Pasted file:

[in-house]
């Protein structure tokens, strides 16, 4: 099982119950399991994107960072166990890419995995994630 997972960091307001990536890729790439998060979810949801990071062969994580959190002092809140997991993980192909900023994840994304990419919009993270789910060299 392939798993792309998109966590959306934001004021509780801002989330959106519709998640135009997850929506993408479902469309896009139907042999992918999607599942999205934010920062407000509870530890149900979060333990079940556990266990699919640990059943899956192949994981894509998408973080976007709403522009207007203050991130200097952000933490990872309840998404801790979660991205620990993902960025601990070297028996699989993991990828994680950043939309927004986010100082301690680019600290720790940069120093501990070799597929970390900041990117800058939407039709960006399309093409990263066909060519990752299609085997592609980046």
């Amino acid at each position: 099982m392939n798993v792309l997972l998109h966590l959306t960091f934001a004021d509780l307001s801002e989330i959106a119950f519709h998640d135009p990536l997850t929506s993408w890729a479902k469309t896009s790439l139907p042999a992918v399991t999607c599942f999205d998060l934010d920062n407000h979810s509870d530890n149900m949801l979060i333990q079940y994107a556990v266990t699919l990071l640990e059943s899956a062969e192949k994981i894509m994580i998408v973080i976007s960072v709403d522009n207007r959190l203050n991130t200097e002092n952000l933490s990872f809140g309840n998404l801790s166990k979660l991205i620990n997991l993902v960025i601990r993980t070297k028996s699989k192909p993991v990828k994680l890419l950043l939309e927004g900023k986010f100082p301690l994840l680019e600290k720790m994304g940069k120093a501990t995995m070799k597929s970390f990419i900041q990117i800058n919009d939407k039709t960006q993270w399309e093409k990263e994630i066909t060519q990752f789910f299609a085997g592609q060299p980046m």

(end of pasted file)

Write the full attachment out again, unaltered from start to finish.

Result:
[in-house]
């Protein structure tokens, strides 16, 4: 099982119950399991994107960072166990890419995995994630 997972960091307001990536890729790439998060979810949801990071062969994580959190002092809140997991993980192909900023994840994304990419919009993270789910060299 392939798993792309998109966590959306934001004021509780801002989330959106519709998640135009997850929506993408479902469309896009139907042999992918999607599942999205934010920062407000509870530890149900979060333990079940556990266990699919640990059943899956192949994981894509998408973080976007709403522009207007203050991130200097952000933490990872309840998404801790979660991205620990993902960025601990070297028996699989993991990828994680950043939309927004986010100082301690680019600290720790940069120093501990070799597929970390900041990117800058939407039709960006399309093409990263066909060519990752299609085997592609980046």
């Amino acid at each position: 099982m392939n798993v792309l997972l998109h966590l959306t960091f934001a004021d509780l307001s801002e989330i959106a119950f519709h998640d135009p990536l997850t929506s993408w890729a479902k469309t896009s790439l139907p042999a992918v399991t999607c599942f999205d998060l934010d920062n407000h979810s509870d530890n149900m949801l979060i333990q079940y994107a556990v266990t699919l990071l640990e059943s899956a062969e192949k994981i894509m994580i998408v973080i976007s960072v709403d522009n207007r959190l203050n991130t200097e002092n952000l933490s990872f809140g309840n998404l801790s166990k979660l991205i620990n997991l993902v960025i601990r993980t070297k028996s699989k192909p993991v990828k994680l890419l950043l939309e927004g900023k986010f100082p301690l994840l680019e600290k720790m994304g940069k120093a501990t995995m070799k597929s970390f990419i900041q990117i800058n919009d939407k039709t960006q993270w399309e093409k990263e994630i066909t060519q990752f789910f299609a085997g592609q060299p980046m």